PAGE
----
Falling Home Sales: Are There Just Too Many Houses Out There?

by: Christopher Menkin

(Click charts to enlarge)

The dots connect from the housing marketplace to banks and involve equipment leasing as one of the industries affected. From writing the Bank Beat column every Monday, and also seeing the news from the bank trade publications, the construction and land development industry has taken a very large hit. In almost all the bank failures, the huge write offs and non-current loans fall into this category. A survey recently found 80% of the regional and small banks out of this market place. Driving down the street and seeing a sign that says, "Construction Financing by First National" is rare today.

One reason is the "take out" loan being available, another is the interim financing not be available, and thus the construction industry is down, one of the largest numbers of activity in the Equipment Leasing and Finance Industry monthly report. This in turn affects employment, property values for schools, taxes for cities and counties and states, and gives many business fear about spending cash or extending credit to expand their business.

In addition, it takes away a profit center from smaller banks that are being squeezed out of other products by the very large banks and their pricings as well as products.

According to Al Schuler, who we have been quoting for almost ten years as the US Agriculture forecaster, involved in wood products ( the key to understanding construction of new houses and commercial property), new housing will continue to fall not only due to mortgage money available, but the over building of homes in many areas of the United States:

"Regionally new housing starts were weak everywhere: the northeast was off 11.3%; Midwest was off almost 7%; the south was off 2.4% 5 and the west was down 5.9%."

He predicts new home construction will continue to fall, particularly without tax stimulus or other government incentives.

"Although we have a number of difficult problems facing the economy, there are two "elephants" that will hold back the economy for an extended period of time.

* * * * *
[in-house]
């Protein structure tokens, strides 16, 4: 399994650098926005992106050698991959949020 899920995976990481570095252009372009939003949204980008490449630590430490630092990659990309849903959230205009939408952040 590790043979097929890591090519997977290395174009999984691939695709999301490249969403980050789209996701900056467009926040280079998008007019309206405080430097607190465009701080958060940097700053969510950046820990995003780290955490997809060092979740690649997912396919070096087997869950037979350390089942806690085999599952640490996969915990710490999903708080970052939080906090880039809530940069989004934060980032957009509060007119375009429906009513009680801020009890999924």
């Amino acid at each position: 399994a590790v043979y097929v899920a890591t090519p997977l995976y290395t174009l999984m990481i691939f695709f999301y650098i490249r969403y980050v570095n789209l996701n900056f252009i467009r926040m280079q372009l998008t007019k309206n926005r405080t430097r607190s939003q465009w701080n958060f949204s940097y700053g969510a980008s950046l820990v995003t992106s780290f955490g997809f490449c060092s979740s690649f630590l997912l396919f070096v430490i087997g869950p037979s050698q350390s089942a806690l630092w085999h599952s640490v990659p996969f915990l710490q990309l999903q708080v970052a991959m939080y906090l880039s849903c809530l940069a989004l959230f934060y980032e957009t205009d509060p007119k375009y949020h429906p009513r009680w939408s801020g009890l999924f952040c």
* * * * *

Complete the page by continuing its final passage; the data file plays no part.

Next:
“(1) Debt - which exists at both the government level (federal, and state), and the private sector, particularly individual citizens. Those sectors that don't have access to "printing presses" ( i.e., you and me) are deleveraging or paying off debt.

“2) Jobs - the job market is stabilizing 5 but consider these alarming numbers:

14 million remain unemployed -
8.6 million working part time, but want full time jobs -
3.8 million discouraged so not counted
Total = 26 million - 18% of the workforce

Both the debt problems and the weak job market will continue to impact consumer spending ( 70% of the economy) including housing expenditures. An indicator of consumer spending is confidence that too is feeling the impact of the weak job market.

"Another set of issues the mortgage market, foreclosures, and housing supply:

--The mortgage market is in a state of disarray to put it mildly 95% of the mortgages written, held, or insured in the past 24 months were by the GSE's ( Fannie, Freddie, etc.). They hold/insure about 53% of all residential mortgages here in the USA. Fannie and Freddie have an enormous amount of debt, and by the way, they were placed in conservatorship two years ago ( i.e, insolvent).

--Foreclosures will continue to be a problem 24% of U.S. mortgages are underwater.”

“--- We built too many homes over the past decade according to some analysts, this one included. If you compare houses built ( net of houses torn down) with household formations, beginning in the early 1990's, we probably built about 4 million excess homes. (e.g., between 2002 and 2006, we built 12 million new homes while the number of households went up by 7 million.)

“If you subtract about 1 million destroyed (beyond economic life, etc.), the "net" is 11 million new supply compared with 7 million (household formations) demand: 11 million 7 million = 4 million excess supply.”

The question is, does this mean Florida, Arizona, Nevada, and California or areas hardest hit by unemployment, such as Michigan, or suburban areas from larger population areas that were at one time expanding and today are not?

Or is this a trend for home re-modeling or tearing down old homes or just abandoning them, which are happening in areas of Illinois and Michigan?

Disclosure: No position